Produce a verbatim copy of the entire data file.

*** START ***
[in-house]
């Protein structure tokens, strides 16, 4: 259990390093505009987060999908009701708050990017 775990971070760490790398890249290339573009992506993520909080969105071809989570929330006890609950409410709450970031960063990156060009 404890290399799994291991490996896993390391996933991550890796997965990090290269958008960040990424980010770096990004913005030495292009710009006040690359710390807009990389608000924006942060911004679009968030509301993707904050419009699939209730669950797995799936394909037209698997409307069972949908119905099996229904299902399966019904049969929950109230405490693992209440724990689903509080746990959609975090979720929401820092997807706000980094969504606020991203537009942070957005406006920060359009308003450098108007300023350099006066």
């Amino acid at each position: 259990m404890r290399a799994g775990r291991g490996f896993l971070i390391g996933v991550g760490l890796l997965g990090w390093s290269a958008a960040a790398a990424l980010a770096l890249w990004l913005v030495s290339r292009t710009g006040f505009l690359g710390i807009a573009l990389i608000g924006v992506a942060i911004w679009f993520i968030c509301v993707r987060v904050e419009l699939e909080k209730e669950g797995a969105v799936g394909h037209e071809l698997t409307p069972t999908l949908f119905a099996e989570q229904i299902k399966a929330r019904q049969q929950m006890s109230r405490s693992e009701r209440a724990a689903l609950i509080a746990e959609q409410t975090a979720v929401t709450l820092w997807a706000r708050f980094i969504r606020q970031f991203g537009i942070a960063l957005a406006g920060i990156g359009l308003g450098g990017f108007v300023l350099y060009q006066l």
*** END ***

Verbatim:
[in-house]
């Protein structure tokens, strides 16, 4: 259990390093505009987060999908009701708050990017 775990971070760490790398890249290339573009992506993520909080969105071809989570929330006890609950409410709450970031960063990156060009 404890290399799994291991490996896993390391996933991550890796997965990090290269958008960040990424980010770096990004913005030495292009710009006040690359710390807009990389608000924006942060911004679009968030509301993707904050419009699939209730669950797995799936394909037209698997409307069972949908119905099996229904299902399966019904049969929950109230405490693992209440724990689903509080746990959609975090979720929401820092997807706000980094969504606020991203537009942070957005406006920060359009308003450098108007300023350099006066």
């Amino acid at each position: 259990m404890r290399a799994g775990r291991g490996f896993l971070i390391g996933v991550g760490l890796l997965g990090w390093s290269a958008a960040a790398a990424l980010a770096l890249w990004l913005v030495s290339r292009t710009g006040f505009l690359g710390i807009a573009l990389i608000g924006v992506a942060i911004w679009f993520i968030c509301v993707r987060v904050e419009l699939e909080k209730e669950g797995a969105v799936g394909h037209e071809l698997t409307p069972t999908l949908f119905a099996e989570q229904i299902k399966a929330r019904q049969q929950m006890s109230r405490s693992e009701r209440a724990a689903l609950i509080a746990e959609q409410t975090a979720v929401t709450l820092w997807a706000r708050f980094i969504r606020q970031f991203g537009i942070a960063l957005a406006g920060i990156g359009l308003g450098g990017f108007v300023l350099y060009q006066l």